Re: [dev] Re: Linux distros that don't suck too too much

From: Ben Woolley <>
Date: Thu, 12 May 2016 23:32:35 -0700

> On May 12, 2016, at 10:36 PM, Anselm R Garbe <> wrote:
>> On 13 May 2016 at 01:31, Jason Young <> wrote:
>> suckless is about *simplicity*. Simplicity != easy to use. Simplicity
>> means, basically, there's fewer parts to break, and there *being* fewer
>> parts, it's easier to see *where* it breaks. Unfortunately, the more
>> "easy to use" you make a piece of software, the bigger it gets and the
>> more dependencies it accrues, and you're right back at suck software.
> This is a delusion. "easy to use" does not imply complexity.
> A rule of thumb for UI design is this: if a UI offers multiple ways to
> achieve the same result, it sucks and becomes less "easy to use". It
> confuses the user. And such an UI costs the extra price of additional
> complexity.
> Instead "easy to use" interfaces should just reflect the solution
> underneath and will only be simple if the solution underneath is
> simple.
> Also note the quotes Louis replied, they explain it much more crisp.
> -Anselm

I agree that simpler implementations can have greater "power of expression". However, optimizing the base case can be an added complexity that makes the aesthetic complexity less.

I make a distinction between structural complexity and aesthetic complexity. Aesthetic complexity is the complexity of the path through the structure, from end to end. Adding structural shortcuts can often simplify the path.

I like to start with a good "power of expression", and then solve the aesthetic problems. This certainly leads to "multiple ways to achieve the same result", but is a valuable enhancement. For example, ports that build from source, and then binary packages that build from those ports. Surely, having both options is better, and having one based on the other is a smart enhancement.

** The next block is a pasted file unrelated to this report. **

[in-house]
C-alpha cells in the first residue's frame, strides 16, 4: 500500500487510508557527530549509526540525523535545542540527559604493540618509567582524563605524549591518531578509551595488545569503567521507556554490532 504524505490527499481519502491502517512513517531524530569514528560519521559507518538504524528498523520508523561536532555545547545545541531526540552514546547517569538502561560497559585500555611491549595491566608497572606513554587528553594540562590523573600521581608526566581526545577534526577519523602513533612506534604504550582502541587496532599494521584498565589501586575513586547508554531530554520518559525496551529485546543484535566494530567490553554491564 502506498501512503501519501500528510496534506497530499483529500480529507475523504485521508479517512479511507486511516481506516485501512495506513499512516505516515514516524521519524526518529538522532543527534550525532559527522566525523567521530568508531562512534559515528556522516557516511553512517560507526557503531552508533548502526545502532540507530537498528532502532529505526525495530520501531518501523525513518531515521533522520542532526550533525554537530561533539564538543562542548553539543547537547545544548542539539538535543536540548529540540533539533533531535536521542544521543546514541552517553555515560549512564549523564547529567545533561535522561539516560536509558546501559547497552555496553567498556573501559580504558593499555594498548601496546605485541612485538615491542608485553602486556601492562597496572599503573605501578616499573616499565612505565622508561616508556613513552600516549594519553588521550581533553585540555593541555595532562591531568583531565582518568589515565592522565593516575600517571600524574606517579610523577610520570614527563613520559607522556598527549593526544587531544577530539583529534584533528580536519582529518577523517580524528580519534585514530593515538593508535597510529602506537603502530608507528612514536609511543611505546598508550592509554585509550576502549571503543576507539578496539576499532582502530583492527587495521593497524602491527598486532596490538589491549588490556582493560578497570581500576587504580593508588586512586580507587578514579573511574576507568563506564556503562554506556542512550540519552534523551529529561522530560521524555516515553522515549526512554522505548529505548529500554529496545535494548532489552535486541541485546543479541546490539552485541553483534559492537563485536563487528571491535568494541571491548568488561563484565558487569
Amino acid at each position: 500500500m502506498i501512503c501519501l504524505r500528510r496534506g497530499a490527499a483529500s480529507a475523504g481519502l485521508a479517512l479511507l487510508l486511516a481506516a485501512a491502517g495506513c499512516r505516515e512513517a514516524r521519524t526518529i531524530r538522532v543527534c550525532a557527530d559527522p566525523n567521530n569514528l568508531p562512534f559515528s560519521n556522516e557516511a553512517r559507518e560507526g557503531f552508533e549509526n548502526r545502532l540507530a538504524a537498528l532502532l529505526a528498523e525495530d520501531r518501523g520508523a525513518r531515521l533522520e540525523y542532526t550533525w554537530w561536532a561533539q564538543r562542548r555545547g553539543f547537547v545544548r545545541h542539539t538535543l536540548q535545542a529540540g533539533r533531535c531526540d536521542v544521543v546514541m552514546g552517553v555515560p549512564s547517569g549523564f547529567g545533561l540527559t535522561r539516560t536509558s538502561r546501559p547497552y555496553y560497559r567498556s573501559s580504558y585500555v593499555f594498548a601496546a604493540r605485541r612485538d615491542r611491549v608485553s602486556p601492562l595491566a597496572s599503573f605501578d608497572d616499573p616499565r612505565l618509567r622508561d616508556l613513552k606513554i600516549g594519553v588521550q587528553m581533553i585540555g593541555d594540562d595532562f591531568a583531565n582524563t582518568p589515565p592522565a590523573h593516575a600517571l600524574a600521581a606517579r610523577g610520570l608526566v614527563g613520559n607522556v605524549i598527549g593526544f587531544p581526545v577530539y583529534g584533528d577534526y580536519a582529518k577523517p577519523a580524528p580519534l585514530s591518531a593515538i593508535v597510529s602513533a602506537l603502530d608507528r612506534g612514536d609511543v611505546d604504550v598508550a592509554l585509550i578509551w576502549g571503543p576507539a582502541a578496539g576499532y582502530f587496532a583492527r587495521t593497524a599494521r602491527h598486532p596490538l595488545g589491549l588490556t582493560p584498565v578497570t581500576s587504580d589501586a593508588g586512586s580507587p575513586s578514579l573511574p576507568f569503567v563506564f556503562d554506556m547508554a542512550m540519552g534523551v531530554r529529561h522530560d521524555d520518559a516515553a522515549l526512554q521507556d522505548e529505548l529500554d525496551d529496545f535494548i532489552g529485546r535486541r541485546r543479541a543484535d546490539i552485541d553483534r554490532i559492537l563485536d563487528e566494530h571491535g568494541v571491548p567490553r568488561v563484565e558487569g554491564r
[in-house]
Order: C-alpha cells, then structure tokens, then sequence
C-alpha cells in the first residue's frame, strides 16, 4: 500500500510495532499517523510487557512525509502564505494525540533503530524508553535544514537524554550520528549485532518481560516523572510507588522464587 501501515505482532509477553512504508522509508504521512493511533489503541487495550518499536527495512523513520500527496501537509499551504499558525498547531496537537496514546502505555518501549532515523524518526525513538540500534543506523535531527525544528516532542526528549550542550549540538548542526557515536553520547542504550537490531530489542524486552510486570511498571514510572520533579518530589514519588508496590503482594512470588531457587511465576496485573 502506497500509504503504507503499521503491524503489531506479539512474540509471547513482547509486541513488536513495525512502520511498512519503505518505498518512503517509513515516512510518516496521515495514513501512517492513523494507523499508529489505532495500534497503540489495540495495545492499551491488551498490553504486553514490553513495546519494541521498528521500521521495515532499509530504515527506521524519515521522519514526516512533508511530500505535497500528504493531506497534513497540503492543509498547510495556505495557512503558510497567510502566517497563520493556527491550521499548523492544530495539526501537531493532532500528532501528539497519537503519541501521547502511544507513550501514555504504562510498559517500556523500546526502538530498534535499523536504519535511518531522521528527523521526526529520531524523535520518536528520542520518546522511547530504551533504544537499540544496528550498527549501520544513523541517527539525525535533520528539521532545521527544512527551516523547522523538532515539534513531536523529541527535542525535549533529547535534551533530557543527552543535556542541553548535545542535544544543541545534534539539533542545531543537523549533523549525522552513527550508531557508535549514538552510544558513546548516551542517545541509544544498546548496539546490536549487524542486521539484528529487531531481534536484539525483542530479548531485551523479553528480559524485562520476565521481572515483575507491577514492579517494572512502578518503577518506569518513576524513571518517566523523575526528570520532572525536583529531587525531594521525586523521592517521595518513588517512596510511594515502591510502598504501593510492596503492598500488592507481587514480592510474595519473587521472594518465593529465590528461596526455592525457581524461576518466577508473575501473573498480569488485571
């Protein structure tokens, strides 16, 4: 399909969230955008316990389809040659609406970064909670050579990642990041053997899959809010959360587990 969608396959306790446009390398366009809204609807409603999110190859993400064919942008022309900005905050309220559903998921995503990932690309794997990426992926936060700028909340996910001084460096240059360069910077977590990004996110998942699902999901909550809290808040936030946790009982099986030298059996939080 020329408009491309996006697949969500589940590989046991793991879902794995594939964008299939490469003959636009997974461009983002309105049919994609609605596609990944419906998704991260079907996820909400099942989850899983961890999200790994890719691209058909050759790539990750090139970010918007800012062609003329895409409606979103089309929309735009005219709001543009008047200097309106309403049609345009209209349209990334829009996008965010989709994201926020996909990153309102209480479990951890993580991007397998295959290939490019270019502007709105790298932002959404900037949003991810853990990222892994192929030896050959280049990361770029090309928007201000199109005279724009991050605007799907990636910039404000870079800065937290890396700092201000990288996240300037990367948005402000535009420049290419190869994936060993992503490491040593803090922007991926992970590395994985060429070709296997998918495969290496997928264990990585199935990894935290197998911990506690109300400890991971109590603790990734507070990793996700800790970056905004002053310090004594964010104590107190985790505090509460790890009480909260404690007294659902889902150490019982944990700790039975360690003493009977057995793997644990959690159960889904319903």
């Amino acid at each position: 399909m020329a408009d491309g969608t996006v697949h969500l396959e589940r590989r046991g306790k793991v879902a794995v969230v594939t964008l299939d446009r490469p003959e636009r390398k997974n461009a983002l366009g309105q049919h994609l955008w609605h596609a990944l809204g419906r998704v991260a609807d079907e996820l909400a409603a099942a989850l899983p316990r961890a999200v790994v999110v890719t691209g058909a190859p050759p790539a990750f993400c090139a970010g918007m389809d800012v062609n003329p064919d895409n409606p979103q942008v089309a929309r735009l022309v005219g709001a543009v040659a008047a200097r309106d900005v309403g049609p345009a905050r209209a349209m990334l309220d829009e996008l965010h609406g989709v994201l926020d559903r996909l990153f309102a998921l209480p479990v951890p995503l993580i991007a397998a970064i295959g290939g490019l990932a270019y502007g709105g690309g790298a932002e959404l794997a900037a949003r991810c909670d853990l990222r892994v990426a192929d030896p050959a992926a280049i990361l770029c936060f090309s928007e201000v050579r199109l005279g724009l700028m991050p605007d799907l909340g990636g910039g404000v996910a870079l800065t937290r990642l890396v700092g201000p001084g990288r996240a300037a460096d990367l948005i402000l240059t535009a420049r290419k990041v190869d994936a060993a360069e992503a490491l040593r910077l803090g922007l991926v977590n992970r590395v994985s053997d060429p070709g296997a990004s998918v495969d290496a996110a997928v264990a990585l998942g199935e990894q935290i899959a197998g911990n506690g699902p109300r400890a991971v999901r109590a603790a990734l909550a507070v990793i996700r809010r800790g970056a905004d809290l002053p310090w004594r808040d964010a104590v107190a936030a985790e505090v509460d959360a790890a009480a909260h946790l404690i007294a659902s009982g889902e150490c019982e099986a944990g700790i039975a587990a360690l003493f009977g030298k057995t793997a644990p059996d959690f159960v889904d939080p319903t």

However, sometimes I like to create a simple optimized solution that is designed for a single case. That can seem like a less complex thing, but in practice this leads to multiple solutions for a variety of cases. For example, there are usually dozens of window managers available. If you look at it system-wide, each was developed to not suck in some way, but now it is a bit of a struggle to get all of the apps to play nice with all of the different management styles.

Basically, if you are writing code, you are adding complexity. How useful that code is, is very important to the "problem of complexity".

In the end, I say this: if you are going to build something, build it to slay something else. That way you actually reduce someone else's suck system-wide. Like the way nginx overtook Apache. There can be misses, but let those be shots across the bow.

Received on Fri May 13 2016 - 08:32:35 CEST

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